During our three full days in London we squeeze in a trip to Bunhill Fields, originally just an open field on the outskirts of town where religious dissenters were dumped rather than receiving a proper burial place. The dissenter’s graveyard is full of great men of the faith from the last five hundred years. Among these religious giants are John Bunyan, John Gill, John Rippon, John Owens, Isaac Watts, and Susanna Wesley. The unassuming acre of land is surrounded by a diverse and noisy city unaware of the impact these lives gave the world. It’s a sad but silent commentary on the state of religion in the UK.
Directly across the street from the graves of John Bunyan and Isaac Watts stand the Chapel, home, and museum of John and Charles Wesley. The home which contains the museum holds many treasures of personal notes, music scores, and sermons by the famous brothers. Their life was quite simple, devotion to their work obviously overshadowing their personal needs. The museum also contains the original organ on which Charles Wesley composed many of his great songs. The Chapel next door is a reconstruction of the original and lectures of its history are given daily. In the small garden courtyard at the back, Wesley’s monument stands tucked under the towering buildings of modern London.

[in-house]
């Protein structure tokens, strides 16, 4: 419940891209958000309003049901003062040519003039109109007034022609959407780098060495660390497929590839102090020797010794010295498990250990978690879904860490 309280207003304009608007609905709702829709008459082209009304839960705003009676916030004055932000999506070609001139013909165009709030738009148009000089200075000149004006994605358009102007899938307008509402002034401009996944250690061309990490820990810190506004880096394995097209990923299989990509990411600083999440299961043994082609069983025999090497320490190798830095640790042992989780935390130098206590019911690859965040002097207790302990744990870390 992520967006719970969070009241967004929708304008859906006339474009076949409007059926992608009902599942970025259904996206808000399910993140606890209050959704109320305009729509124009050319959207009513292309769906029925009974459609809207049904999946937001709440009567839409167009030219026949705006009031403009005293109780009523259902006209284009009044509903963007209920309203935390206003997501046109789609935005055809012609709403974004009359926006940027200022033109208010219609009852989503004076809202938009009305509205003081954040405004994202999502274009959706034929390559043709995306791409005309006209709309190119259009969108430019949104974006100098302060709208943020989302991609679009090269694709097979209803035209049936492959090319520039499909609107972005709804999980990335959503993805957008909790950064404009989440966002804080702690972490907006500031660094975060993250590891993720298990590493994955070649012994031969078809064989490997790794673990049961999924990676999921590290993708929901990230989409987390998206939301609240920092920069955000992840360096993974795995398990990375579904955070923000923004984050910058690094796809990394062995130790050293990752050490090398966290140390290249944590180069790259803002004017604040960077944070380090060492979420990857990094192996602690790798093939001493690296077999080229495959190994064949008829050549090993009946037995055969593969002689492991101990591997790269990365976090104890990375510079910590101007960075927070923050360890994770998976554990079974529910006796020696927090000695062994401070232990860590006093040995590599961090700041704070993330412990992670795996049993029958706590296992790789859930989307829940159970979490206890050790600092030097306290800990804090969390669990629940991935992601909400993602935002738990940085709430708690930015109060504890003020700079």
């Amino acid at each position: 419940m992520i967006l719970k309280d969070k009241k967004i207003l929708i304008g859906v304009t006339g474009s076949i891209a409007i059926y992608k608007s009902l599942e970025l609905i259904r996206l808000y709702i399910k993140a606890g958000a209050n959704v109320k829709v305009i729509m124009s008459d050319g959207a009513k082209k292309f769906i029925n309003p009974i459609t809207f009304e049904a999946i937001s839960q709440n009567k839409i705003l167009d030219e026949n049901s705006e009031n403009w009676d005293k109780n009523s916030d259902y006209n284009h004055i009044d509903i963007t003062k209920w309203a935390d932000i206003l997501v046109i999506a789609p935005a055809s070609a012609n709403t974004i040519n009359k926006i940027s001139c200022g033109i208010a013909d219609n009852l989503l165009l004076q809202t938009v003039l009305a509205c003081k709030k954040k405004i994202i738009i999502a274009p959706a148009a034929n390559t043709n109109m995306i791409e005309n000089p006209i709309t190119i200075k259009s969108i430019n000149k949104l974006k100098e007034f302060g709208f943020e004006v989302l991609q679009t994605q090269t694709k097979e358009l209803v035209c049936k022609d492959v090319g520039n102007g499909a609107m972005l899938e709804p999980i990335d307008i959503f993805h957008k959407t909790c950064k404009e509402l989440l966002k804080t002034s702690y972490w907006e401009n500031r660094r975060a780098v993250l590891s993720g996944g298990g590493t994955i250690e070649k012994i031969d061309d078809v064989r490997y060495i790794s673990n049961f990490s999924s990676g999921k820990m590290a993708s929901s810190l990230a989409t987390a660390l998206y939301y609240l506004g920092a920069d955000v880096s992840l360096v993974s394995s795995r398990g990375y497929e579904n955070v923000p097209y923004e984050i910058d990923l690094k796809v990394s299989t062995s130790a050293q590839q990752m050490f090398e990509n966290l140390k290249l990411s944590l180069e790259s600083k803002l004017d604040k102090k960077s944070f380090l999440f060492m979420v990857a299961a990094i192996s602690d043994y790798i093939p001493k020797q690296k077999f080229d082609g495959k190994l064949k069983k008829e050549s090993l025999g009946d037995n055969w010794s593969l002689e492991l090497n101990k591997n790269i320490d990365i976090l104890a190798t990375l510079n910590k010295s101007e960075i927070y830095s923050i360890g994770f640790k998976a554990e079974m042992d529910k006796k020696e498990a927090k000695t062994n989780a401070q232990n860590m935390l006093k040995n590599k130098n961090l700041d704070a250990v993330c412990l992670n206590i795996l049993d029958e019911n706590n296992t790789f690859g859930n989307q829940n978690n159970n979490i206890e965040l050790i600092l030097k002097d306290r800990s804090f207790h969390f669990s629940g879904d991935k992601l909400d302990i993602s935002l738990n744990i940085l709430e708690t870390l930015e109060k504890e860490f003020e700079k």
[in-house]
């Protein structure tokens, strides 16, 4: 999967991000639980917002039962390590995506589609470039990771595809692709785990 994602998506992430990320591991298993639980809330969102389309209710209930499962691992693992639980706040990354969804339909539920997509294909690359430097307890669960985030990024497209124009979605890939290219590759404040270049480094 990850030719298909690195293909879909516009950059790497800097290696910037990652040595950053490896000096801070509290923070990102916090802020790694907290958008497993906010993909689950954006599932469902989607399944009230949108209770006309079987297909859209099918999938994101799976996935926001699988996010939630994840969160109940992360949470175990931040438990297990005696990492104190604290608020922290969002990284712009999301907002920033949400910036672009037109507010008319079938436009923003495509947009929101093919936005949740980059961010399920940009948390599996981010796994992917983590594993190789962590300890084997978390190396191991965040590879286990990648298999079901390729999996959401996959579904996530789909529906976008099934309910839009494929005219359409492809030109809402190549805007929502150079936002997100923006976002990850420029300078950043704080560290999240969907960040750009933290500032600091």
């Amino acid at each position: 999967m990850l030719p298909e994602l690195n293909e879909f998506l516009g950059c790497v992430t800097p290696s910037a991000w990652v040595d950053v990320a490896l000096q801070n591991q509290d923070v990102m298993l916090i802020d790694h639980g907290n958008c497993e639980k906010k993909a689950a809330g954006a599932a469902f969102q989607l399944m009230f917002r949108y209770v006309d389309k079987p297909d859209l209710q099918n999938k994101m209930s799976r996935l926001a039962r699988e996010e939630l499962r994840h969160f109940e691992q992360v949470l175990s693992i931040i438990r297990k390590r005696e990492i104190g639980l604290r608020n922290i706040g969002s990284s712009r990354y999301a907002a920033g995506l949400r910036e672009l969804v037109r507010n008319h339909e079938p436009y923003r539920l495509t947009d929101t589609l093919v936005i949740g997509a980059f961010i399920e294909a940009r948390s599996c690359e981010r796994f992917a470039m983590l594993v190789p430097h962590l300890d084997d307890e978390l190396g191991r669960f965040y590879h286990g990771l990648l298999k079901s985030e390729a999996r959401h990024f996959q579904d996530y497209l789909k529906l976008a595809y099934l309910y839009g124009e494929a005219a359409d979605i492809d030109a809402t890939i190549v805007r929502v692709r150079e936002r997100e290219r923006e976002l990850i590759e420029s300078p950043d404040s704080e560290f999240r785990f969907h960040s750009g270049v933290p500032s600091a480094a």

One more stop close to this area is the British Library, which houses most of the world’s great Bibles. One of the first copies of the great English translation known as the King James Bible is displayed along with an original Gutenberg Bible, the Codex Sinaiticus, the Magna Charta, and many first edition Scriptures one cannot view anywhere else in the world.
Also in the Library is the Royal Stamp Collection, owned by the British Monarchy and the largest in the world. The Library receives a mint copy of every stamp ever produced worldwide. You can learn more about it at www.royal.gov.uk.